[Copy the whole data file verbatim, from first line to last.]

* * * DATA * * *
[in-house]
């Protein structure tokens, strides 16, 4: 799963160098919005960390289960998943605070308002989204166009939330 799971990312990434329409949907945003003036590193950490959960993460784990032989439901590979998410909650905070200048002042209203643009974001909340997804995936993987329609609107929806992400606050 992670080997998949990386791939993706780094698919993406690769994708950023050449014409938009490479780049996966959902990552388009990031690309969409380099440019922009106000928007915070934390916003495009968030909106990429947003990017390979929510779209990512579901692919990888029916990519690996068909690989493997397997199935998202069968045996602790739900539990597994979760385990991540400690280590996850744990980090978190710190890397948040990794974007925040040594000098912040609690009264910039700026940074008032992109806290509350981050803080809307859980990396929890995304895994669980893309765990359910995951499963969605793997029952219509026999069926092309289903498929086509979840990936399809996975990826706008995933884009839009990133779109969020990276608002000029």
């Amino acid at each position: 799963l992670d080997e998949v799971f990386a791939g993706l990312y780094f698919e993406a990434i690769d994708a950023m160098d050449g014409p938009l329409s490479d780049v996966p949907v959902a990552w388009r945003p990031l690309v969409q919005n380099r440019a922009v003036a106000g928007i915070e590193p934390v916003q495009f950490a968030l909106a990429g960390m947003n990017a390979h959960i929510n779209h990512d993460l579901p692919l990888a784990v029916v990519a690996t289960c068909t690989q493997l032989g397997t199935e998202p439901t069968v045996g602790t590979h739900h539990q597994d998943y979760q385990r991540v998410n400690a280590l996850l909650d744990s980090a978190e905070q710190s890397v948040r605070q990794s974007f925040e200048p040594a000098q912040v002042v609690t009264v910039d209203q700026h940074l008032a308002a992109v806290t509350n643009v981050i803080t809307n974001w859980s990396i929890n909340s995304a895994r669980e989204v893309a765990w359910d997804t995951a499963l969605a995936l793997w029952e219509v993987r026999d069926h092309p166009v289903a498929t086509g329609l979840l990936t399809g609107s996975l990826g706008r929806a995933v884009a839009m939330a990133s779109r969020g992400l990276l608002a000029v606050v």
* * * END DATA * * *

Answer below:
[in-house]
């Protein structure tokens, strides 16, 4: 799963160098919005960390289960998943605070308002989204166009939330 799971990312990434329409949907945003003036590193950490959960993460784990032989439901590979998410909650905070200048002042209203643009974001909340997804995936993987329609609107929806992400606050 992670080997998949990386791939993706780094698919993406690769994708950023050449014409938009490479780049996966959902990552388009990031690309969409380099440019922009106000928007915070934390916003495009968030909106990429947003990017390979929510779209990512579901692919990888029916990519690996068909690989493997397997199935998202069968045996602790739900539990597994979760385990991540400690280590996850744990980090978190710190890397948040990794974007925040040594000098912040609690009264910039700026940074008032992109806290509350981050803080809307859980990396929890995304895994669980893309765990359910995951499963969605793997029952219509026999069926092309289903498929086509979840990936399809996975990826706008995933884009839009990133779109969020990276608002000029």
């Amino acid at each position: 799963l992670d080997e998949v799971f990386a791939g993706l990312y780094f698919e993406a990434i690769d994708a950023m160098d050449g014409p938009l329409s490479d780049v996966p949907v959902a990552w388009r945003p990031l690309v969409q919005n380099r440019a922009v003036a106000g928007i915070e590193p934390v916003q495009f950490a968030l909106a990429g960390m947003n990017a390979h959960i929510n779209h990512d993460l579901p692919l990888a784990v029916v990519a690996t289960c068909t690989q493997l032989g397997t199935e998202p439901t069968v045996g602790t590979h739900h539990q597994d998943y979760q385990r991540v998410n400690a280590l996850l909650d744990s980090a978190e905070q710190s890397v948040r605070q990794s974007f925040e200048p040594a000098q912040v002042v609690t009264v910039d209203q700026h940074l008032a308002a992109v806290t509350n643009v981050i803080t809307n974001w859980s990396i929890n909340s995304a895994r669980e989204v893309a765990w359910d997804t995951a499963l969605a995936l793997w029952e219509v993987r026999d069926h092309p166009v289903a498929t086509g329609l979840l990936t399809g609107s996975l990826g706008r929806a995933v884009a839009m939330a990133s779109r969020g992400l990276l608002a000029v606050v």